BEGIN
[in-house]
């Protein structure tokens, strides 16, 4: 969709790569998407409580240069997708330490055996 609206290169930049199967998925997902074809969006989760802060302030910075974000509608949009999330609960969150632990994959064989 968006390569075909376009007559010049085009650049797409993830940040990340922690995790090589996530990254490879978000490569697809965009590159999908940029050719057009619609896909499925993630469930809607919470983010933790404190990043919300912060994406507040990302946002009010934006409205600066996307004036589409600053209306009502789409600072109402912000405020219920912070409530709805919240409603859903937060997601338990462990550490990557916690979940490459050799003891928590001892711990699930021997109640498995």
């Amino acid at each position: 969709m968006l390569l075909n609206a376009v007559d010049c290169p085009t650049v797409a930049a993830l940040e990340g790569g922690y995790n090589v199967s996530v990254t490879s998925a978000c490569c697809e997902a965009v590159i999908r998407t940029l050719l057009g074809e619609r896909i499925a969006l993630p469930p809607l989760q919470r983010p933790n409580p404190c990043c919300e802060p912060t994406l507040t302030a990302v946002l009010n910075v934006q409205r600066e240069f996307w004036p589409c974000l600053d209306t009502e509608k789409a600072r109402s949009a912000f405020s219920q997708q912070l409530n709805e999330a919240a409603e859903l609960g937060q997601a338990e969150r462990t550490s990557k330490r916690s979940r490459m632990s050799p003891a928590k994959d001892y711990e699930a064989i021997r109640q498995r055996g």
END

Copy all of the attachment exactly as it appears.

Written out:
[in-house]
């Protein structure tokens, strides 16, 4: 969709790569998407409580240069997708330490055996 609206290169930049199967998925997902074809969006989760802060302030910075974000509608949009999330609960969150632990994959064989 968006390569075909376009007559010049085009650049797409993830940040990340922690995790090589996530990254490879978000490569697809965009590159999908940029050719057009619609896909499925993630469930809607919470983010933790404190990043919300912060994406507040990302946002009010934006409205600066996307004036589409600053209306009502789409600072109402912000405020219920912070409530709805919240409603859903937060997601338990462990550490990557916690979940490459050799003891928590001892711990699930021997109640498995």
């Amino acid at each position: 969709m968006l390569l075909n609206a376009v007559d010049c290169p085009t650049v797409a930049a993830l940040e990340g790569g922690y995790n090589v199967s996530v990254t490879s998925a978000c490569c697809e997902a965009v590159i999908r998407t940029l050719l057009g074809e619609r896909i499925a969006l993630p469930p809607l989760q919470r983010p933790n409580p404190c990043c919300e802060p912060t994406l507040t302030a990302v946002l009010n910075v934006q409205r600066e240069f996307w004036p589409c974000l600053d209306t009502e509608k789409a600072r109402s949009a912000f405020s219920q997708q912070l409530n709805e999330a919240a409603e859903l609960g937060q997601a338990e969150r462990t550490s990557k330490r916690s979940r490459m632990s050799p003891a928590k994959d001892y711990e699930a064989i021997r109640q498995r055996g």